You can fertilize the plant once or twice during the growing season with a high-nitrogen fertilizer, but remember not to overfertilize!
Is It Safe To Eat / Consume Coriander?
Fresh coriander leaves have many health benefits while elevating the flavor and looks of any dish, while the ground seeds make an excellent spice. But, are there any medical conditions in which its use should be avoided or controlled? Let’s find out.
Pregnant And Breastfeeding Women
There isn’t much information on whether the consumption of coriander is safe for pregnant and breastfeeding women. But, it’s sometimes linked to increased chances of miscarriage and other problems. So, it’s best to avoid the herb during this time.
Coriander is safe for children as long as it’s offered in moderation. You can give your child coriander when they are only six months old, but chop them finely for easier digestion.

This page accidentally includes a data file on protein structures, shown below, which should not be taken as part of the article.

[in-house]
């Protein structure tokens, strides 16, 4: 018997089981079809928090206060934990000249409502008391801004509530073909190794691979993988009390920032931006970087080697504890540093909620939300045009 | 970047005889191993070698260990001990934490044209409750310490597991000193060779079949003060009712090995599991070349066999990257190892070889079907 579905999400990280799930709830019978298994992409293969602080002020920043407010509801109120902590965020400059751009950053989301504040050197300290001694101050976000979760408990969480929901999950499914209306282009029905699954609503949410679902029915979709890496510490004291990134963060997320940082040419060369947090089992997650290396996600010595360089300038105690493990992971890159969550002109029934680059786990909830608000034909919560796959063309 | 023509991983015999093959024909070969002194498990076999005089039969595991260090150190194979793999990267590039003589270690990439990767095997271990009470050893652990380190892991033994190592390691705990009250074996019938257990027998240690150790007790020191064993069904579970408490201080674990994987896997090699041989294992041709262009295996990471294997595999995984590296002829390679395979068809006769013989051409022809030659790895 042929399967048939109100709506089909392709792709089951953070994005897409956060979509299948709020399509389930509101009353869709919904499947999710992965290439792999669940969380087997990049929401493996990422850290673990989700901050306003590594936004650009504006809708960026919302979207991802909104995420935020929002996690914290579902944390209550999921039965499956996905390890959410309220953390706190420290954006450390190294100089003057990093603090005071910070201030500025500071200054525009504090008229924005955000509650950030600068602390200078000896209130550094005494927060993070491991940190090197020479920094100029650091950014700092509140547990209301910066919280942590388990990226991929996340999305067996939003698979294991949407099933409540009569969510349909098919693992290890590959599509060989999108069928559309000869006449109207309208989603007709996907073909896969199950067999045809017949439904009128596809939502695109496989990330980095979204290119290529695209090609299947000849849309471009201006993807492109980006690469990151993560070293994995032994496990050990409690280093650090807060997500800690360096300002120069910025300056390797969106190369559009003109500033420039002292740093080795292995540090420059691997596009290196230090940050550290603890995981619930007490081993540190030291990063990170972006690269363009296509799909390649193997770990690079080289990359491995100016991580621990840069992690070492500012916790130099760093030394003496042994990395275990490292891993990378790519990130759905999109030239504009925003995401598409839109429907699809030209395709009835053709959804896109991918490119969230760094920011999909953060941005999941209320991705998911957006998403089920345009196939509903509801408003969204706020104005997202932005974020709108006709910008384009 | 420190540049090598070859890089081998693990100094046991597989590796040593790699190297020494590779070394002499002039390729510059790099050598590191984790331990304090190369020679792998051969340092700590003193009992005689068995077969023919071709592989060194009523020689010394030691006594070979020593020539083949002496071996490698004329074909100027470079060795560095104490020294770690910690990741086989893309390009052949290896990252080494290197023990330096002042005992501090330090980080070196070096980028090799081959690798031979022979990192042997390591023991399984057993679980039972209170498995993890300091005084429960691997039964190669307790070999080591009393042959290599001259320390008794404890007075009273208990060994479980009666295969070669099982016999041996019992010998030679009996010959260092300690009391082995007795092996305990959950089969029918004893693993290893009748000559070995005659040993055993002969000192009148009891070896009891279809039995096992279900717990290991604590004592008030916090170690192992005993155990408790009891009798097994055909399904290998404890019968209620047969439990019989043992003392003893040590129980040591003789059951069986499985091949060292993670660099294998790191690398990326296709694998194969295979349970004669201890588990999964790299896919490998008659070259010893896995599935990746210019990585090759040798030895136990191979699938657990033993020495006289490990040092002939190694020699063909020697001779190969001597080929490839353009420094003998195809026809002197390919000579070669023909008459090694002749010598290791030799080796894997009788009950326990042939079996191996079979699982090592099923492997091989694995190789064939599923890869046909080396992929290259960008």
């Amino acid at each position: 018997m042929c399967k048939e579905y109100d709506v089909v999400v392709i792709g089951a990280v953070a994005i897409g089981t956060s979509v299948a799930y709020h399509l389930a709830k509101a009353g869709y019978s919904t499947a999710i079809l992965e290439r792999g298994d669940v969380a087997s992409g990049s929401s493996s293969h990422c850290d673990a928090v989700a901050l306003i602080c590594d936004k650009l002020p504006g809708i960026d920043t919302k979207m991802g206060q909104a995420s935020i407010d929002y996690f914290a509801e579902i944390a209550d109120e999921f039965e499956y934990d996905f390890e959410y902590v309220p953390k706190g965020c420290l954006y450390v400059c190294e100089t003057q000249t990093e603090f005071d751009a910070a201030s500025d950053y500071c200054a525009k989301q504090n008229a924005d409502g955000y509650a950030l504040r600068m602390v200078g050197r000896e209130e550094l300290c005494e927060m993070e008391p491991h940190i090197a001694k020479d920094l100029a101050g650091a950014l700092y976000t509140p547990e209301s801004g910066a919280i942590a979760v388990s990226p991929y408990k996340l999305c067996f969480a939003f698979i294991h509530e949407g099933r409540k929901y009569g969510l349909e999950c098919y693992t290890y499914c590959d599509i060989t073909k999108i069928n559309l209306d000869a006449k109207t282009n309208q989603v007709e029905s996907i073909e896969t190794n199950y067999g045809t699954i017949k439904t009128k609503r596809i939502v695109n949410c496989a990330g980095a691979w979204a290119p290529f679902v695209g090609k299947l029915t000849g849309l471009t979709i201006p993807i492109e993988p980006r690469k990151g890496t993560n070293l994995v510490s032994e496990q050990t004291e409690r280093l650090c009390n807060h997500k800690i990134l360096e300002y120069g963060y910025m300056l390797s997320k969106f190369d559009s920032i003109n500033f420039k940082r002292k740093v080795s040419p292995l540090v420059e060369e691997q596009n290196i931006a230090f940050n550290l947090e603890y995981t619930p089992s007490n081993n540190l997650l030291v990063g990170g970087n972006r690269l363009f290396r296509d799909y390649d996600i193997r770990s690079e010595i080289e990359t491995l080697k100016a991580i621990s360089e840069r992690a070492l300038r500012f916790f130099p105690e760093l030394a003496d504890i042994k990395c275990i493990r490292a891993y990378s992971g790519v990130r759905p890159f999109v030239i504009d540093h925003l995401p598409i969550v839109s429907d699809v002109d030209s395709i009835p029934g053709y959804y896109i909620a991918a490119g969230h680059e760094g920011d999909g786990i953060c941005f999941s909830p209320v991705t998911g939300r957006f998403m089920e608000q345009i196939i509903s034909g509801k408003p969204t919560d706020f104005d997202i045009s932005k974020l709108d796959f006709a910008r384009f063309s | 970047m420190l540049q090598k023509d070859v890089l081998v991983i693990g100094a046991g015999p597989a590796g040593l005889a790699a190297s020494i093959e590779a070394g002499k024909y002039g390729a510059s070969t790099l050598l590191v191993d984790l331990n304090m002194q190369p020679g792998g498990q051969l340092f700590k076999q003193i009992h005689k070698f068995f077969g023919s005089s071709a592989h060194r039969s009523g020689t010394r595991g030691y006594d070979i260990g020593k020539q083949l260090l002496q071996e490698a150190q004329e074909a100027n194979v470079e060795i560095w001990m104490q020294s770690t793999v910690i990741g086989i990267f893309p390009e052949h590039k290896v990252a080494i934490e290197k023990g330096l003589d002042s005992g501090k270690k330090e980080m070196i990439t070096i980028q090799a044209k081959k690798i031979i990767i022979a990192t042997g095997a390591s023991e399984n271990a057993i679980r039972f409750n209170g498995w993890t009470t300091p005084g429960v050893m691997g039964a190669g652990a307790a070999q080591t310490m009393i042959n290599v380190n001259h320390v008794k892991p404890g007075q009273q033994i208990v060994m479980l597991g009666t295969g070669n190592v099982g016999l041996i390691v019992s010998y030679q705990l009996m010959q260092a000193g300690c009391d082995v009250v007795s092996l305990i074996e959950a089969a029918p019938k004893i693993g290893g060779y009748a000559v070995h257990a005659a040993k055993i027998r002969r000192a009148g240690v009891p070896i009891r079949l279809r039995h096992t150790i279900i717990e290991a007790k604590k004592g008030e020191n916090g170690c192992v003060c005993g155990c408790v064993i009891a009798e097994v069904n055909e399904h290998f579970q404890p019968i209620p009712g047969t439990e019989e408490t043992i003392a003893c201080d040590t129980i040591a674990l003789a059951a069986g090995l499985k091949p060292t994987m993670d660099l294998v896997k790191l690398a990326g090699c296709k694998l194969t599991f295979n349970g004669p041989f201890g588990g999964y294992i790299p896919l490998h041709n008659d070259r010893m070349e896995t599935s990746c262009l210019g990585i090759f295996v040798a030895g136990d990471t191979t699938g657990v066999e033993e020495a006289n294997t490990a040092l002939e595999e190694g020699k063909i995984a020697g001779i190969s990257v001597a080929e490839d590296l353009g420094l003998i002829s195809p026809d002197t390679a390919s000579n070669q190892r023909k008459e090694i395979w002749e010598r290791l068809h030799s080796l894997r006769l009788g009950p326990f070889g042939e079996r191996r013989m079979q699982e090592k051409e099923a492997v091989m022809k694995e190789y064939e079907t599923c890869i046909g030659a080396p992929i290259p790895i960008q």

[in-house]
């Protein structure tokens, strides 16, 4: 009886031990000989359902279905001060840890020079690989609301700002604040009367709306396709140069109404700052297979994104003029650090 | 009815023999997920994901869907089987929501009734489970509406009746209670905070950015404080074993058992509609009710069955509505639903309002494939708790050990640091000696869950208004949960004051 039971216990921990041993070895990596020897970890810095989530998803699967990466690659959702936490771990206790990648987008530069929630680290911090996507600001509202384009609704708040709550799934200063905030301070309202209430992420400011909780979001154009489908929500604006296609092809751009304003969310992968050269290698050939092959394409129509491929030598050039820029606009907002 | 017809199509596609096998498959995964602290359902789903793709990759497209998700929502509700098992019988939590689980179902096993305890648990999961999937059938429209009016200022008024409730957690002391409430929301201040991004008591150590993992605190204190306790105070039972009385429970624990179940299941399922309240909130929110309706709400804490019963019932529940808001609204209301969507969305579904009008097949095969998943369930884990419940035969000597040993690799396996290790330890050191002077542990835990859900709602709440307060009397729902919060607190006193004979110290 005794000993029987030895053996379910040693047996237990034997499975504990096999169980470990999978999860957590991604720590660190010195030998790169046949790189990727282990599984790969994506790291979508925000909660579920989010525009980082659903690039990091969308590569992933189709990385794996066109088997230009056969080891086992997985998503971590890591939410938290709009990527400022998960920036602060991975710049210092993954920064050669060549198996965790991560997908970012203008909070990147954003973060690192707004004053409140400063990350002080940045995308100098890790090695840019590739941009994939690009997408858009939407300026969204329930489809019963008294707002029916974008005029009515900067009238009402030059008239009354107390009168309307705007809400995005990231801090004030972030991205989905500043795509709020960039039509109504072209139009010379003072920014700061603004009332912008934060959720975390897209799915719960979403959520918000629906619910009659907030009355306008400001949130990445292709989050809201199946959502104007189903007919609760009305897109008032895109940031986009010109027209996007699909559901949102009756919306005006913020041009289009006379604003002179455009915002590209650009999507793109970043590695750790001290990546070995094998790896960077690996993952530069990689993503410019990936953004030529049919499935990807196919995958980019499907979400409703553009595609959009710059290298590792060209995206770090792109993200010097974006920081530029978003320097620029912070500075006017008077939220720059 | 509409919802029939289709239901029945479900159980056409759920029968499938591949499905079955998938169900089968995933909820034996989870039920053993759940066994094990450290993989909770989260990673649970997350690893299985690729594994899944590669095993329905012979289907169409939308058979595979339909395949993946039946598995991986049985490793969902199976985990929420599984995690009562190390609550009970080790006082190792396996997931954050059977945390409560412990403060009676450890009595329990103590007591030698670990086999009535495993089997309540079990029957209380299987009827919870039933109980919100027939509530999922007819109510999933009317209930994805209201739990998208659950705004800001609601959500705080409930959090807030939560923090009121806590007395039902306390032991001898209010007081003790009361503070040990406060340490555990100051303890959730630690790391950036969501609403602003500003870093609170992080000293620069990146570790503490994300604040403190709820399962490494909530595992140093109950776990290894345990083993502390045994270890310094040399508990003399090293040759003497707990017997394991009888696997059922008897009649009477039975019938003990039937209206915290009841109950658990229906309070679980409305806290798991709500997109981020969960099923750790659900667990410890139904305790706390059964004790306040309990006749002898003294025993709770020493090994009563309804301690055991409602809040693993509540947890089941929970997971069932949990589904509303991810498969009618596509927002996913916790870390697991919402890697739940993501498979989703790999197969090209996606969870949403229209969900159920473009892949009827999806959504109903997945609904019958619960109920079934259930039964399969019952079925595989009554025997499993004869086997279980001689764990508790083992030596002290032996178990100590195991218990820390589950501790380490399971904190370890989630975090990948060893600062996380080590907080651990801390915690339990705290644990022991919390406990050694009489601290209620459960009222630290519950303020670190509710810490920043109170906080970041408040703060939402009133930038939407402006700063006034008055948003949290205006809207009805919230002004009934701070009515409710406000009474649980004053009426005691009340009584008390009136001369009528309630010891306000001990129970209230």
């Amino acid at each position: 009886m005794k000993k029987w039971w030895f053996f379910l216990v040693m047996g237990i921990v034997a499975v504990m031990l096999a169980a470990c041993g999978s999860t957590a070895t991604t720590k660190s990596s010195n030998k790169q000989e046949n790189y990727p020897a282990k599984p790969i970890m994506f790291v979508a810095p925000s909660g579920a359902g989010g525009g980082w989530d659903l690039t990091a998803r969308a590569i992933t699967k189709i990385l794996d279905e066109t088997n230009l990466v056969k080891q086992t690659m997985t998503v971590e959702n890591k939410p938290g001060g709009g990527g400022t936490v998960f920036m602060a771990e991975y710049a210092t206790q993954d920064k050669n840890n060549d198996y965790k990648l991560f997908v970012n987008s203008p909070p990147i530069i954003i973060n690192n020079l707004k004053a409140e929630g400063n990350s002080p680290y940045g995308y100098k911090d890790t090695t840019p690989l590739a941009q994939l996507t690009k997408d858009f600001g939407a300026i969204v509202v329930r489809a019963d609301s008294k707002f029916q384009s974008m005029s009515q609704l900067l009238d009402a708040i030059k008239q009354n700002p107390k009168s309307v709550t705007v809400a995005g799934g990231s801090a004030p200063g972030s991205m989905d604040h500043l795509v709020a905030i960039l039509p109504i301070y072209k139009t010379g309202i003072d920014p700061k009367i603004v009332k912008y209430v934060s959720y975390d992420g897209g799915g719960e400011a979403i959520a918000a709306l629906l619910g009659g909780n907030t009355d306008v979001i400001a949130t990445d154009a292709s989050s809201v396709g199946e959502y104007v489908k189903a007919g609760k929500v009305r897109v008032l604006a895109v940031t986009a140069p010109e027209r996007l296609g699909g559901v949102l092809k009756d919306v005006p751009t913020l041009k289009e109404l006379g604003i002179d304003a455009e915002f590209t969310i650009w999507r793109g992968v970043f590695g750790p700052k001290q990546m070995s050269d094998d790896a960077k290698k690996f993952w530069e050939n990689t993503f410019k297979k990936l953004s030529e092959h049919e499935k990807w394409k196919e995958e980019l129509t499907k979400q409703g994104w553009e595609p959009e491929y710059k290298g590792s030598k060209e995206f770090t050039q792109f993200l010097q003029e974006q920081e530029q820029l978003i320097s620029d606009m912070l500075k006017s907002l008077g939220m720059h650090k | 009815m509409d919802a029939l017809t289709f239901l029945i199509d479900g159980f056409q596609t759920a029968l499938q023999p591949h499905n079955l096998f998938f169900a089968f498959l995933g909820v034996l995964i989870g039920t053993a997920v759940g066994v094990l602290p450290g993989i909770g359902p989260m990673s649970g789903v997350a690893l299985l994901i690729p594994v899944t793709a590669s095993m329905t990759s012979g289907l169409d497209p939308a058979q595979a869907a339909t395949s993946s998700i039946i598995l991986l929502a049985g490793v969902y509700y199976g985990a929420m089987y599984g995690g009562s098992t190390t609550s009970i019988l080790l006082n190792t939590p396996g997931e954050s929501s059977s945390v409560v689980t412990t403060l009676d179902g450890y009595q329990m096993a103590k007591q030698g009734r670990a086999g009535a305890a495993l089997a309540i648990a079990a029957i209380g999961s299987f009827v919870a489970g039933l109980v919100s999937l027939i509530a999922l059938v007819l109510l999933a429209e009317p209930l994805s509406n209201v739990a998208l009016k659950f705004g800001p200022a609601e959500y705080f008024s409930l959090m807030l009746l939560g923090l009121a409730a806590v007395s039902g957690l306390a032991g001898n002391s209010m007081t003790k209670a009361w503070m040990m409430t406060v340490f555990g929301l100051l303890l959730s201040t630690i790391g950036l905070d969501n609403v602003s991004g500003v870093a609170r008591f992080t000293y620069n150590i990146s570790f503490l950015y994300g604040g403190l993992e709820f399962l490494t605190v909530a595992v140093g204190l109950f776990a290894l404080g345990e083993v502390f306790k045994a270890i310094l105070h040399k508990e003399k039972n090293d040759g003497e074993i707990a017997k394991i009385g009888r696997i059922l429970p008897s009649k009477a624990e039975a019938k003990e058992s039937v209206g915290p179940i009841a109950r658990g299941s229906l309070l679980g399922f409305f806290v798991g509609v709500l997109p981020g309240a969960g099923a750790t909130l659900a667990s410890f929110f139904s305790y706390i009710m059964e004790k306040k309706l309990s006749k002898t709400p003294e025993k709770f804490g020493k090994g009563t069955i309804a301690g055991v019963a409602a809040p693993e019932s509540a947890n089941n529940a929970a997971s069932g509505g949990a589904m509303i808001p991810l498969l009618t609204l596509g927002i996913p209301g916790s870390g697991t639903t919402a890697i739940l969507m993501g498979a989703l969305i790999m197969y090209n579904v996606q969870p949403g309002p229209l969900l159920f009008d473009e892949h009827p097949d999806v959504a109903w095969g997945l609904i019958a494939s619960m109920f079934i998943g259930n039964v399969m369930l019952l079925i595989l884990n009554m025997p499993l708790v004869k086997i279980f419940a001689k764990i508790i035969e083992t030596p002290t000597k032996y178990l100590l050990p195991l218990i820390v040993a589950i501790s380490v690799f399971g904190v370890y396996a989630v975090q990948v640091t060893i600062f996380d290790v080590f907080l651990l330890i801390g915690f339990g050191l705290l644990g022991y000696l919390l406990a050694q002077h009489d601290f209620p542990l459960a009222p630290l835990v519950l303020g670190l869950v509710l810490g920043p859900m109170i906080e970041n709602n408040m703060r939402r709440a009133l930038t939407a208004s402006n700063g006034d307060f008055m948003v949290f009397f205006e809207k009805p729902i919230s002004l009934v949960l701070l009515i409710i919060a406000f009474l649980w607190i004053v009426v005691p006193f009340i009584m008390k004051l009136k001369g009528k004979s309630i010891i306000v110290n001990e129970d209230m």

People With Allergies
Those who are allergic to caraway, fennel, mugwort, dill, and similar plants will most likely also be allergic to coriander.
People With Diabetes
Coriander can lower blood sugar levels and has a glycaemic value of 33, which is considerably low. Both factors make it a safe herb to include in the diet of people with diabetes. But, if you are on any medication, track your blood sugar levels closely and avoid consuming coriander in excess.
People With Low Blood Pressure
Coriander can reduce blood pressure. Avoid consuming these herbs in excess if you have low blood pressure or eat medicines to keep your blood pressure down.
Coriander plant is non-toxic to pets. You can offer them in small amounts as a treat, but don’t provide it in excess. Overfeeding with Cilantro can cause an upset stomach, bloating, and gas.
Featured image credit – © phanthit malisuwan – stock.adobe.com